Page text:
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It’s like a tinder box out there

By Staff | Oct 7, 2011

-Farm News photo by Karen Schwaller The farm of Doris Gilette, of rural Spencer, and operated by Steve and Cory Peterson, lost outbuildings as a result of one of several field fires in?Clay County on Thursday.

An outbreak of field fires, caused by harvest activity throughout Farm News’ coverage area, had rural and city fire fighting units busy on Sept. 29 working hard to contain a myriad of blazes to prevent residential and ag business structures from damage.

Departments responded to their own multiple fires, as well as assisted other departments on mutual aid calls.

Webster County Sheriff Brian Mickelson said, after consulting with fire departments within the county, that he authorized asking farmers to stay out of the fields with their machinery, at least until the wind dissipates.

“I’m not going to force anyone,” Mickelson said, “but I just want to ask them to hold off (harvesting) if they could.”

Jim Stubbs, Webster County’s chief deputy, said he hopes farmers will keep in mind that because fields are extremely dry “that fires can and will be a real problem, especially with this wind.”

A Vincent fire fighting unit sprays water on a field fire near Vincent Avenue and 170th Street Thursday afternoon in?Webster County. The blaze was one of 8 reported through Webster County. High winds made conditions difficult for firefighters to combat what might otherwise have amounted to little effort on a calmer day.

He said a few of the fires caused “zero visibility” for motorists as smoke crossed roads and highways. He said drivers need to use caution since emergency vehicles may be parked close to the roads.

By 5:10 p.m., all but one of the blazes had been brought under control, Stubbs said. By 6 p.m. the wind had died down and the state rescinded its wind advisory at 7 p.m. By then, the final fire, near Vincent, was out. There were no known structures damaged in any of the Webster County fires, Stubbs said.

“The volunteers are doing a good job,” Stubbs told Farm News, while driving from each fire location. The challenge for those units, he said, was getting enough water to the multiple fires. “You just can’t hook up to hydrants out here. They have only what the trucks can carry.”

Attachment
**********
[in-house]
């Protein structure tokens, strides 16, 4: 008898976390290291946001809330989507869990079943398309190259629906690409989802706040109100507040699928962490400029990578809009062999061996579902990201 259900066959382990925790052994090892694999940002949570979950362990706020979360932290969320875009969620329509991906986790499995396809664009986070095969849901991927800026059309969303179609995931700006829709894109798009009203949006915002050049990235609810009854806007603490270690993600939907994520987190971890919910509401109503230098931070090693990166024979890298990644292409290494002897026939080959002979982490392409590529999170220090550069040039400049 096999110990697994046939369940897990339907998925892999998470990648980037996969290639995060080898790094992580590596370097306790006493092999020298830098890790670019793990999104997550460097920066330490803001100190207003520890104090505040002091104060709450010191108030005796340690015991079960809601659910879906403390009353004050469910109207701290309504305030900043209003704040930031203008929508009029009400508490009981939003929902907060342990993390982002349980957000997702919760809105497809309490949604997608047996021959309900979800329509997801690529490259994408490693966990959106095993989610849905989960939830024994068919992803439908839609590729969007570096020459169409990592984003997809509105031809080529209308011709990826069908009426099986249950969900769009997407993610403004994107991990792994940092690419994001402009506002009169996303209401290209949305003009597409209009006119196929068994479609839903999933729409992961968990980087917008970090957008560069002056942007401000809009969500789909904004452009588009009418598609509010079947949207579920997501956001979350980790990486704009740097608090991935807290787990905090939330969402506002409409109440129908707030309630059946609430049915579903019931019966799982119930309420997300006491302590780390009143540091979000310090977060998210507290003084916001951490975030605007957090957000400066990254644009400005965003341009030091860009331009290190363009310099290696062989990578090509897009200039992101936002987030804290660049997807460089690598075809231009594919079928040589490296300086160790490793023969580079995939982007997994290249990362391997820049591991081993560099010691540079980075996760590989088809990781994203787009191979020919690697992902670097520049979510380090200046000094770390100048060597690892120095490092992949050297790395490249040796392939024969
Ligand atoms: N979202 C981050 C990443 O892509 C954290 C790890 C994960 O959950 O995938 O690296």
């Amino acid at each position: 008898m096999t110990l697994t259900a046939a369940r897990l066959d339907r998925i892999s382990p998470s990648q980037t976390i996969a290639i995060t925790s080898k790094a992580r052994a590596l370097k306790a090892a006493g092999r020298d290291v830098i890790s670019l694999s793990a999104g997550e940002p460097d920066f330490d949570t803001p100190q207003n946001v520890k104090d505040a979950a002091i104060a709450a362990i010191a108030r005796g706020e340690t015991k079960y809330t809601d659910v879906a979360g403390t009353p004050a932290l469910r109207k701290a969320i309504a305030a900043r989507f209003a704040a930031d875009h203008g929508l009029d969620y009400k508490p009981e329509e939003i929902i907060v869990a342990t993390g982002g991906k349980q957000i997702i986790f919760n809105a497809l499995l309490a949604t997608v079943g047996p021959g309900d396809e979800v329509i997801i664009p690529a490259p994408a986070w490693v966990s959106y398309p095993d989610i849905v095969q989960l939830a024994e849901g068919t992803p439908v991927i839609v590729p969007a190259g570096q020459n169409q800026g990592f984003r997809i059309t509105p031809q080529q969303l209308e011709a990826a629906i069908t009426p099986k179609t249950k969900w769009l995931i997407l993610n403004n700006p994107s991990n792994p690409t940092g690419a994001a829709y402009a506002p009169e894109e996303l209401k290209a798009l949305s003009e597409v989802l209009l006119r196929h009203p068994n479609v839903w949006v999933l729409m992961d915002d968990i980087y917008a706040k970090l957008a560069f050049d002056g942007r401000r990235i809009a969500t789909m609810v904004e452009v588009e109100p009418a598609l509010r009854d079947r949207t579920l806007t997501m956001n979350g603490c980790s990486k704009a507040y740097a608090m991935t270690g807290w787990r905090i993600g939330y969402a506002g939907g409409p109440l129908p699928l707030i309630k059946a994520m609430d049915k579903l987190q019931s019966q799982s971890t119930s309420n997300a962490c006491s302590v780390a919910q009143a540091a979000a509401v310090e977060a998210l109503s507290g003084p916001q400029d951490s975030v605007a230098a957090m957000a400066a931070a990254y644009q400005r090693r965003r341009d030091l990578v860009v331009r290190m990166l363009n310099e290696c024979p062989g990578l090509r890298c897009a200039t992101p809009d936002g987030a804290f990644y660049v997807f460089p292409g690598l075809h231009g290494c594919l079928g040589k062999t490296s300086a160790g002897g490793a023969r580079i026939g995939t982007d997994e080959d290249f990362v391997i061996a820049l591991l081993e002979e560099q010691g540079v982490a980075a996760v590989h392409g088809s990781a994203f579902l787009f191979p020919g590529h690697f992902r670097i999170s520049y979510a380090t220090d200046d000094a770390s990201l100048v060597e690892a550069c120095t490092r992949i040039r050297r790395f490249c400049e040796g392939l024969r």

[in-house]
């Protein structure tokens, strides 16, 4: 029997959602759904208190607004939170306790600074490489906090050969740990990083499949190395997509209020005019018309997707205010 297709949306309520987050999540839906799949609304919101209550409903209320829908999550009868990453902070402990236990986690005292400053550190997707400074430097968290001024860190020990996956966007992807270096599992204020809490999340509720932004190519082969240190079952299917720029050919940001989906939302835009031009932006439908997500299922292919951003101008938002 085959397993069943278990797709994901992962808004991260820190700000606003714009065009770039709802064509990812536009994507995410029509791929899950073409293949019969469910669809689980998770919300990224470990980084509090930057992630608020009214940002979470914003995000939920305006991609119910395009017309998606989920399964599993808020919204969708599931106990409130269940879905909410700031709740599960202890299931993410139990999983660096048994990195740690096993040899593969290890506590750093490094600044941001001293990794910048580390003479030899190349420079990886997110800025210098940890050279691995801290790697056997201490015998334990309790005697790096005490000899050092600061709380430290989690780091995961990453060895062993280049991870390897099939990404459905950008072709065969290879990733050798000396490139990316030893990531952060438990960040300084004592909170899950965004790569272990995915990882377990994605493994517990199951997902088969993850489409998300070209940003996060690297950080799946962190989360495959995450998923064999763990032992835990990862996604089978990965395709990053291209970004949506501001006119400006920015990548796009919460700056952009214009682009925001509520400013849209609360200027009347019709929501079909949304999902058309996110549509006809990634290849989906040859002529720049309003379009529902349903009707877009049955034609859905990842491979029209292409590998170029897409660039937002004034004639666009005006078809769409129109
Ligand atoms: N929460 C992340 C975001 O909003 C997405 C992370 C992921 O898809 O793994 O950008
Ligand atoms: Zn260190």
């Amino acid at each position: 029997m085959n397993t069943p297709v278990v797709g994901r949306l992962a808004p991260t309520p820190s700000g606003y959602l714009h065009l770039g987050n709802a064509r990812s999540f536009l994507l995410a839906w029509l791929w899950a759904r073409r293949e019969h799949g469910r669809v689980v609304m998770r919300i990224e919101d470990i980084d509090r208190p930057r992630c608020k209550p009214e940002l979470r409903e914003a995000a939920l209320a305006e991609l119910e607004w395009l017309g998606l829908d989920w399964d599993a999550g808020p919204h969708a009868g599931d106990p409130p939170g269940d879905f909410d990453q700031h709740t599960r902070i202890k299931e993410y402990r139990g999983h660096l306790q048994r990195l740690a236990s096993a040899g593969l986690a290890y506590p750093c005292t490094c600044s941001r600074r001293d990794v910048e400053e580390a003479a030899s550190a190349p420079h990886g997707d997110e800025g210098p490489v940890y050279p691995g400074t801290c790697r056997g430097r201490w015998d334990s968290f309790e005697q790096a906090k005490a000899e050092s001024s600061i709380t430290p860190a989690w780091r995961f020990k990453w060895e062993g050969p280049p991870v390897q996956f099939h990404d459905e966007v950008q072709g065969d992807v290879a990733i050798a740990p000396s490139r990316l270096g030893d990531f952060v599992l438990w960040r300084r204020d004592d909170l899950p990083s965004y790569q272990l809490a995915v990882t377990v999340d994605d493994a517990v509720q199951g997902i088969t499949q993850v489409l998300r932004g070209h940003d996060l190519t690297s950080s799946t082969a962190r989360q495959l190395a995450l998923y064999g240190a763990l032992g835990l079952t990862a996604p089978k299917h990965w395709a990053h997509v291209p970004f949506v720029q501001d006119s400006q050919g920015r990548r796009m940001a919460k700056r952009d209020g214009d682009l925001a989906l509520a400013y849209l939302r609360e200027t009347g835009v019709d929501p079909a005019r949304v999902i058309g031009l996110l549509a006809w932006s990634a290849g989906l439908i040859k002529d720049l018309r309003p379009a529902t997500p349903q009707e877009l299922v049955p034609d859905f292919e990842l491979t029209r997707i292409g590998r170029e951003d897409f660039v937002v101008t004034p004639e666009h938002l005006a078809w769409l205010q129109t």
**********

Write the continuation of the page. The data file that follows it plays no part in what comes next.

Stubbs said several homes were spared along County Road C56, a mile east of U.S. Highway 169. Fire fighters got that fire under control just before it reached the homes. The Sparboe egg buildings west of the highway was also untouched.

Homeowners Charles and Ardis Peters said they had much to be thankful for when the fire stopped just short of their propane tank and home on C56.

“You just can’t hook up to hydrants out here. They have only what the trucks can carry.” —Jim Stubbs Webster County chief deputy

The couple lives next to an unharvested corn field that burned. Ardis Peters, who had soot embedded in hands, hair and teeth, said she saw the fire consuming the corn field. As it neared their home, she said the flames were 15 feet tall.

The couple drove their cars from the garage in event they had to evacuate. She said the smoke was so thick, she couldn’t see where she was backing.

“We were pretty fortunate,” said Peters said. I said, ‘thank you dear Lord,’ immediately.”

Their neighbor, Dave Gruver, was also fighting the fire in the same field that borders his property. Moving his dogs inside to protect them from smoke, he said he sprayed water and doused embers to keep the blaze from endangering his home.

Glen Westling, Badger fire chief, said that fire consumed 20 to 30 acres of the standing corn. “It went like a wild fire,” he said. Westling gave credit to several area farmers who brought tillage equipment to the field and plowed ground to form a firebreak.

A Humboldt firefighter helps put out a field fire, and causes a rainbow effect in the process, near from Sparboe Farms north of Fort Dodge. The fire, which was called in around 11 a.m. Tuesday, destroyed crops but caused no other damage, according to farm worker Craig Thompson, who attempted to put the fire out himself before it spread and he called for firefighters. Thompson thanked the firefighters from Badger, Clare and Humboldt, who all responded to the emergency. The fire was contained shortly after noon.